The University of Georgia will celebrate Women’s History Month in March with a film series and the rededication of the Lucy Hargrett Draper Center & Archives for the Study of the Rights of Women in History and the Law at the Hargrett Rare Book and Manuscript Library.
Toby Graham, university librarian and associate provost, and Lucy Hargrett Draper will make remarks at the March 5 ceremony, which begins at 1 p.m. in the Gallery Hallway of the Richard B. Russell Building Special Collections Libraries.
“On the 20th anniversary of the Lucy Hargrett Draper Center & Archives for the Study of the Rights of Women in History and the Law, it is fitting that we gather to rededicate ourselves to document and share the incredible lengths early women’s rights activists went in their fight for equal rights,” Graham said. “It is also fitting that we honor Lucy Hargrett Draper, not only for her personal commitment to the cause of women’s rights, but her commitment to the University of Georgia Libraries and our mission.”
A reception will follow, as will tours of the annual exhibit of materials from the collection. The exhibit uses rare books and archival materials, photographs and propaganda to examine the changing world of women from 1632, when the first treatise on women’s legal status and rights was published, to the 19th and early 20th centuries in the U.S. and Great Britain, a period of major social transformation.
Former Chief Justice of the Georgia Supreme Court Leah Ward Sears will present this year’s keynote address March 31 at 6:30 p.m. in Room 271 of the Russell Special Collections Building. Her lecture is titled “What Women Want.” Sears became the first African-American chief justice in the nation when she was appointed Georgia Supreme Court chief justice in 2005. She was the first woman and the youngest person to sit on the bench when she was appointed justice in 1992. She has twice been on President Barack Obama’s short list for the U.S. Supreme Court. She retired in 2009 and now practices law at Schiff Hardin in Atlanta.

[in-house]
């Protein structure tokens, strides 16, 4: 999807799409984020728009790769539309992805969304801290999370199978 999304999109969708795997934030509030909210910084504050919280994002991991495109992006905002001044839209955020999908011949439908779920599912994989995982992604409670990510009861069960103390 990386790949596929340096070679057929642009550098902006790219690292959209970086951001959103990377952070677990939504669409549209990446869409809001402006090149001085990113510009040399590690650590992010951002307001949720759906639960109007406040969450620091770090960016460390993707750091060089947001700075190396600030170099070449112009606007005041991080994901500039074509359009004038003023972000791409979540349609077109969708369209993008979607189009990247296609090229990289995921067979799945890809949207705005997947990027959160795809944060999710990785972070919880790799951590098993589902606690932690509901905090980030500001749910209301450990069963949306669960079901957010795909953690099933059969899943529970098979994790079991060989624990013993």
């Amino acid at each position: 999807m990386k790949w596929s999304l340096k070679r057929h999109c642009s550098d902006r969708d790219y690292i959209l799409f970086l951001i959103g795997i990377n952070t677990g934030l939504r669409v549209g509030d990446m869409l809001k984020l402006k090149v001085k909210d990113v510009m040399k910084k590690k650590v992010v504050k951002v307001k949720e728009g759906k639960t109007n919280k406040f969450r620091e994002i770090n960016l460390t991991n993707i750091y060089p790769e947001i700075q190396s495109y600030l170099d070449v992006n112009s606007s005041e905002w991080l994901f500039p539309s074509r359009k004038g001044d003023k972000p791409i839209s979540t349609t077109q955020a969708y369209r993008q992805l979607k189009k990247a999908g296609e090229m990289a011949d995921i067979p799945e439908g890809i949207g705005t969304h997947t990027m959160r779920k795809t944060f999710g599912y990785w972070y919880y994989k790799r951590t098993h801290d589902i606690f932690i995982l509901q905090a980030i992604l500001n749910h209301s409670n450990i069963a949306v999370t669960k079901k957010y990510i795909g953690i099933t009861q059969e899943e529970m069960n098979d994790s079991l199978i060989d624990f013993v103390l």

The Women’s History Month observance is themed “Working to Form a More Perfect Union: Honoring Women in Public Service and Government” and will continue with a film series co-sponsored with the Institute for Women’s Studies.
These events will all be held in the Russell Building Auditorium at 6:30 p.m.:
• March 14: “Chisholm ’72.” In 1968, Shirley Chisholm became the first black woman elected to Congress. In 1972, she became the first black woman to run for president. Shunned by the political establishment, she was supported by a motley crew of blacks, feminists and young voters.
• March 21: “Patsy Mink: Ahead of the Majority.” In 1965, Patsy Takemoto Mink became the first woman of color in the U.S. Congress. Seven years later, she ran for the U.S. presidency and was the driving force behind Title IX, the landmark legislation that transformed women’s opportunities in higher education and athletics.
• March 28: “Mountains that Take Wing: Angela Davis & Yuri Kochiyama. A Conversation on Life, Struggles & Liberation.” Internationally renowned scholar, professor and writer Angela Davis and 89-year-old grassroots organizer and Nobel Peace Prize nominee Yuri Kochiyama have spent over a decade conversing intimately about personal histories and influences that shaped them and their overlapping experiences. The film shares the pair’s recorded exchanges in 1996 and 2008.
A complete list of Women’s History Month events at the University of Georgia is available online at http://iws.uga.edu/.
Women’s History Month at the University of Georgia is sponsored by the Institute for Women’s Studies, part of the Franklin College of Arts and Sciences, and the Lucy Hargrett Draper Center & Archives for the Study of the Rights of Women in History and Law.